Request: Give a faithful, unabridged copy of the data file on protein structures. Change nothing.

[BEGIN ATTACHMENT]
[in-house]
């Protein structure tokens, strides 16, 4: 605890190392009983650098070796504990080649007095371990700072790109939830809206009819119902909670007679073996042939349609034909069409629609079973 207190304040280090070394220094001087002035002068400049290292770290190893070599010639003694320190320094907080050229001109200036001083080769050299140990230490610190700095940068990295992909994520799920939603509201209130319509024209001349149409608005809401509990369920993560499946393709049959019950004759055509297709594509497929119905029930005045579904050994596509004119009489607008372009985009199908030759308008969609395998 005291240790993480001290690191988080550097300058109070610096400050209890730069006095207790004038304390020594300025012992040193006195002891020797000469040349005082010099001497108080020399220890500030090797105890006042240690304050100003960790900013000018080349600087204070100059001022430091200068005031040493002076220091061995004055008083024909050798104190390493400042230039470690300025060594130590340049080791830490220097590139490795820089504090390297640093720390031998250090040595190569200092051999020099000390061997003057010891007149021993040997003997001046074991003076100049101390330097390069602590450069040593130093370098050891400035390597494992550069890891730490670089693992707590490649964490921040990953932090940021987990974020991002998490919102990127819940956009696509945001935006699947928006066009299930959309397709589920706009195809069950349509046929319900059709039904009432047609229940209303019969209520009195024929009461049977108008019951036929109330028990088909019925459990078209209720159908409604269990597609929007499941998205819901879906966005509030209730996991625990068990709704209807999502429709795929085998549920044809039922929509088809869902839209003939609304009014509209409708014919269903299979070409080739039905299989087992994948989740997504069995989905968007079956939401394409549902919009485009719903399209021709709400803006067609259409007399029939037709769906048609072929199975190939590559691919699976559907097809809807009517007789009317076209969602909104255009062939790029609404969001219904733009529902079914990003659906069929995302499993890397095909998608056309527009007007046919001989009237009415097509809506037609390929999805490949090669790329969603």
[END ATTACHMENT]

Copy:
[in-house]
């Protein structure tokens, strides 16, 4: 605890190392009983650098070796504990080649007095371990700072790109939830809206009819119902909670007679073996042939349609034909069409629609079973 207190304040280090070394220094001087002035002068400049290292770290190893070599010639003694320190320094907080050229001109200036001083080769050299140990230490610190700095940068990295992909994520799920939603509201209130319509024209001349149409608005809401509990369920993560499946393709049959019950004759055509297709594509497929119905029930005045579904050994596509004119009489607008372009985009199908030759308008969609395998 005291240790993480001290690191988080550097300058109070610096400050209890730069006095207790004038304390020594300025012992040193006195002891020797000469040349005082010099001497108080020399220890500030090797105890006042240690304050100003960790900013000018080349600087204070100059001022430091200068005031040493002076220091061995004055008083024909050798104190390493400042230039470690300025060594130590340049080791830490220097590139490795820089504090390297640093720390031998250090040595190569200092051999020099000390061997003057010891007149021993040997003997001046074991003076100049101390330097390069602590450069040593130093370098050891400035390597494992550069890891730490670089693992707590490649964490921040990953932090940021987990974020991002998490919102990127819940956009696509945001935006699947928006066009299930959309397709589920706009195809069950349509046929319900059709039904009432047609229940209303019969209520009195024929009461049977108008019951036929109330028990088909019925459990078209209720159908409604269990597609929007499941998205819901879906966005509030209730996991625990068990709704209807999502429709795929085998549920044809039922929509088809869902839209003939609304009014509209409708014919269903299979070409080739039905299989087992994948989740997504069995989905968007079956939401394409549902919009485009719903399209021709709400803006067609259409007399029939037709769906048609072929199975190939590559691919699976559907097809809807009517007789009317076209969602909104255009062939790029609404969001219904733009529902079914990003659906069929995302499993890397095909998608056309527009007007046919001989009237009415097509809506037609390929999805490949090669790329969603």